After traveling for over seven years long-term I had a nervous breakdown. People want to know if I regret quitting job to travel the world. Keep reading to find out!
Quitting Job to Travel: Regrets?
Earlier this year I read an article in Cosmo, “Why I Gave Up a $95,000 Job to Move to an Island and Scoop Ice Cream” and it caused me to reflect on my own journey.
Even though I share a similar story to the woman in the story, somehow reading about her life-changing transition ignited a momentary state of panic.
I realized: I’ve also done that. Now what?
I gave up a well paid job, sexy convertible car, and beautiful shoes and replaced them with a remarkable number of passport stamps, a lifetime of memories, and a fulfilling sense of accomplishment.
At 32, I had achieved many travel goals but the article made me question my future. Was I on the wrong path? Should I be thinking about adult-like things? Children? A house? Gulp…settling down?
After weeks of personal reflection and eventually enlightenment, I realized that I still had an entire lifetime to continue experiencing all the world had to offer and living without regret. This filled me with a renewed sense of strength, inspiration, and gratitude.
I was 26 when I went into early “retirement” and no, I wasn’t rich or a trust fund kid. I left corporate America in January of 2008 and was quitting job to travel for three months on a career break.
After spending my “sabbatical” in Central America, Europe, and India I had a life changing epiphany, which led me to immediately break the lease to my apartment, sell all my belongings, and begin a new quest to visit all the wonders of the world.
My temporary jaunt has now turned into eight years of long-term travel. I now lead a permanent nomadic lifestyle. I’ve been around the world several times and back and have just visited the 41st country on my list.
Do I regret my time abroad? NEVER. My experience traveling has changed me in ways that could’ve take me a life time to figure out.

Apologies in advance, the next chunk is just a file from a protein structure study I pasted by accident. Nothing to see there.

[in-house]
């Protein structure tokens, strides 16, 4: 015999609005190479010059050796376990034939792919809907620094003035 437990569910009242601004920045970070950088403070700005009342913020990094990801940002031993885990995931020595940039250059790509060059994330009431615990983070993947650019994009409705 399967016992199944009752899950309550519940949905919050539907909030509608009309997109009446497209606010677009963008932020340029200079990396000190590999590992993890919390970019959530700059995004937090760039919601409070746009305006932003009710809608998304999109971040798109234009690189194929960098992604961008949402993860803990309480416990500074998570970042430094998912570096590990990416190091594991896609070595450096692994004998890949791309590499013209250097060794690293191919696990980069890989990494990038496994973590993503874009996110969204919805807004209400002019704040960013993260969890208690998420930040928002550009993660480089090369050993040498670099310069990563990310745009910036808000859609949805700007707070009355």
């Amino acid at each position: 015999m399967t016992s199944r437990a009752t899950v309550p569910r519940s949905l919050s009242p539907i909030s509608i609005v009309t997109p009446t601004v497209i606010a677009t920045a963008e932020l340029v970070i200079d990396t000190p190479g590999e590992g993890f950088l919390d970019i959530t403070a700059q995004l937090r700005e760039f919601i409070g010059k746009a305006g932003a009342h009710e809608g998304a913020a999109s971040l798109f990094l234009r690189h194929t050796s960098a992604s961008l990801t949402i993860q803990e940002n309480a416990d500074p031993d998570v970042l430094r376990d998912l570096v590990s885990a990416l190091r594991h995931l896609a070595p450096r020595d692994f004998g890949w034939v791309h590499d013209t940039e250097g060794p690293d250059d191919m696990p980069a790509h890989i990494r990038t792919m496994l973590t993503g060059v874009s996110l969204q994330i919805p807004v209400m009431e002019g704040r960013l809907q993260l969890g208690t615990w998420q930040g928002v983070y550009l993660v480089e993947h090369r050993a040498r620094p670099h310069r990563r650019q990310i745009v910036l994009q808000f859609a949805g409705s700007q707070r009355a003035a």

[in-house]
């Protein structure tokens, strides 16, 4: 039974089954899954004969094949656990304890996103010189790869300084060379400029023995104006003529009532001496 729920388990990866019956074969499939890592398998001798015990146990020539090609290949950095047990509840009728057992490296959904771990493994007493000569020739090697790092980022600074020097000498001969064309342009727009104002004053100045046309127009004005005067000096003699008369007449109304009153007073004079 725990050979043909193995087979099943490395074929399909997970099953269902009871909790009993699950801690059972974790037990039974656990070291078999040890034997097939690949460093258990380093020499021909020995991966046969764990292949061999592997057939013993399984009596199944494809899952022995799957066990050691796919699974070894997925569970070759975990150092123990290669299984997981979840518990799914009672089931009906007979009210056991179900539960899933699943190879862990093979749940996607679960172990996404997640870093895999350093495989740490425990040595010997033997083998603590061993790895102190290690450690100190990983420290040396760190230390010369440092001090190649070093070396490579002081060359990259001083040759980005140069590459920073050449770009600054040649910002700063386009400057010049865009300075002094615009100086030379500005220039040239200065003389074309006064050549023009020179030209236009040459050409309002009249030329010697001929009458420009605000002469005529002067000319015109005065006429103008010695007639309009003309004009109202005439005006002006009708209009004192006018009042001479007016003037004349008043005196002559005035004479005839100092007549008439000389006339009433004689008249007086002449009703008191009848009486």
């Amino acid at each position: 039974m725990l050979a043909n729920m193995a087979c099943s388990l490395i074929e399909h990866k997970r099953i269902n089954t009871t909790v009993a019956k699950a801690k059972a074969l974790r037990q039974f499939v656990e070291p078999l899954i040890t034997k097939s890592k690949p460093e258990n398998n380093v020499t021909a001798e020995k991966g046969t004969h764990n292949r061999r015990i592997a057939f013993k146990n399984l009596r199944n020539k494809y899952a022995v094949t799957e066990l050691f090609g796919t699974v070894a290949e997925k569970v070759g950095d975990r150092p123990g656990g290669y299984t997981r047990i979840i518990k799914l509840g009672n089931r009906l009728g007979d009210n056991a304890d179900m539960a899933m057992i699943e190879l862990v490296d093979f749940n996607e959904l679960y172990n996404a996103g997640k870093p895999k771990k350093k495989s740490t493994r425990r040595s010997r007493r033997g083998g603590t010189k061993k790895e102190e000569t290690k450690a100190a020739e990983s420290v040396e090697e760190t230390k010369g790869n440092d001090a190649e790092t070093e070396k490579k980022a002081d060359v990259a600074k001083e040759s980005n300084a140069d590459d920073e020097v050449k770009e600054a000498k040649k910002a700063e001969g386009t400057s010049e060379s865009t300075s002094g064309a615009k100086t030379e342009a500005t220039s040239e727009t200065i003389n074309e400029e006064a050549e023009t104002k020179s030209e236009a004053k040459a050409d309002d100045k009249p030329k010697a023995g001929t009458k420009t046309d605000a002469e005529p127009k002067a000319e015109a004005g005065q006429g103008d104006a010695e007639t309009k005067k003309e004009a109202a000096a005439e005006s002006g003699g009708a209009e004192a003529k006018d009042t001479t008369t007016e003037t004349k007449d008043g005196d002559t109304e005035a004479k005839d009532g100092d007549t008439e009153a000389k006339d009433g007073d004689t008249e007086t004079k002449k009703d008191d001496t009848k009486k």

I gained knowledge that surpasses that of a professional resume. I learned about tolerance, patience, and love – for others and for myself. I am independent, courageous, and confident.
I’ve become a woman. I’m strong. I know where I’ve been but I don’t care if I know where I’m going.
But to be honest with you, the biggest lesson learned is that life isn’t about the amount of money you make. It’s about how you enjoy it.
I’ve worked as a snorkeling guide in Thailand earning $30 for a thirteen-hour workday when that’s how much I made in one hour in Los Angeles. The difference? In Thailand my earnings would allow me to live comfortably in a tropical beach setting. Plus, my office as a snorkel guide was in the ocean doing something I loved.
Isn’t that what we all work so hard for? To spend our vacation time in paradise? Why not just live in paradise? Why wait? You don’t need to be rich to do it. You can even find work abroad.
But don’t misunderstand. My life isn’t one big vacation. I still work and I work damn hard to run a successful online business. I just do it on my terms in a location that’s suitable to my needs. The work is still there but the corporate barriers are not. In place of a cubicle is a hammock, a restaurant table, a boat, or even a beach side bar.
A life like the one I lead isn’t about laziness. It’s about living life on your own terms.
Once you leave the comforts of home the world becomes very small yet your vision of opportunities becomes global. Nothing is too out of reach and no destination is impossible.
You can always look back on life filled with regrets about the goals you will never accomplish but you will never regret the experience of taking a risk, journeying around the world, and most importantly discovering yourself.
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